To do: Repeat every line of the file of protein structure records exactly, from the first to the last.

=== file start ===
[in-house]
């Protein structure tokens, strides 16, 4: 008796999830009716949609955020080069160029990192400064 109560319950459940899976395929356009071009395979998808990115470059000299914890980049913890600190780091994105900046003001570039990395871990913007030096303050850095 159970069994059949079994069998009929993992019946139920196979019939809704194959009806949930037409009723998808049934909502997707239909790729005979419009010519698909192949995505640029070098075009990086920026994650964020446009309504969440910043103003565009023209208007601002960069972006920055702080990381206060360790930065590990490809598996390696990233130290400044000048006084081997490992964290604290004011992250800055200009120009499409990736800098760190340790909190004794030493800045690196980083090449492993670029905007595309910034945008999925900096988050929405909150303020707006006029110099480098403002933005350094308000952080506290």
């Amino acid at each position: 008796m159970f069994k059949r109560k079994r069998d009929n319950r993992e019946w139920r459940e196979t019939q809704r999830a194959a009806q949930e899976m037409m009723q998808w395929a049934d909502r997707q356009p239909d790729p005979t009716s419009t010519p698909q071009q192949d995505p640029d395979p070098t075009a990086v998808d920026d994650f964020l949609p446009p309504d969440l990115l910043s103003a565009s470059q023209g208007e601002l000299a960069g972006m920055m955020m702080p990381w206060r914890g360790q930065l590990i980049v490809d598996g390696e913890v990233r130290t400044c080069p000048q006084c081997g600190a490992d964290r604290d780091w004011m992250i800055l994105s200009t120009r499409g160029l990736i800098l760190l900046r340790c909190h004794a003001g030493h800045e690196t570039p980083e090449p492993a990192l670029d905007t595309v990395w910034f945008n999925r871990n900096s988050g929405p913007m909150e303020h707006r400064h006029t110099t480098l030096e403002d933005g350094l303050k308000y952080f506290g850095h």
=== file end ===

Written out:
[in-house]
């Protein structure tokens, strides 16, 4: 008796999830009716949609955020080069160029990192400064 109560319950459940899976395929356009071009395979998808990115470059000299914890980049913890600190780091994105900046003001570039990395871990913007030096303050850095 159970069994059949079994069998009929993992019946139920196979019939809704194959009806949930037409009723998808049934909502997707239909790729005979419009010519698909192949995505640029070098075009990086920026994650964020446009309504969440910043103003565009023209208007601002960069972006920055702080990381206060360790930065590990490809598996390696990233130290400044000048006084081997490992964290604290004011992250800055200009120009499409990736800098760190340790909190004794030493800045690196980083090449492993670029905007595309910034945008999925900096988050929405909150303020707006006029110099480098403002933005350094308000952080506290």
């Amino acid at each position: 008796m159970f069994k059949r109560k079994r069998d009929n319950r993992e019946w139920r459940e196979t019939q809704r999830a194959a009806q949930e899976m037409m009723q998808w395929a049934d909502r997707q356009p239909d790729p005979t009716s419009t010519p698909q071009q192949d995505p640029d395979p070098t075009a990086v998808d920026d994650f964020l949609p446009p309504d969440l990115l910043s103003a565009s470059q023209g208007e601002l000299a960069g972006m920055m955020m702080p990381w206060r914890g360790q930065l590990i980049v490809d598996g390696e913890v990233r130290t400044c080069p000048q006084c081997g600190a490992d964290r604290d780091w004011m992250i800055l994105s200009t120009r499409g160029l990736i800098l760190l900046r340790c909190h004794a003001g030493h800045e690196t570039p980083e090449p492993a990192l670029d905007t595309v990395w910034f945008n999925r871990n900096s988050g929405p913007m909150e303020h707006r400064h006029t110099t480098l030096e403002d933005g350094l303050k308000y952080f506290g850095h």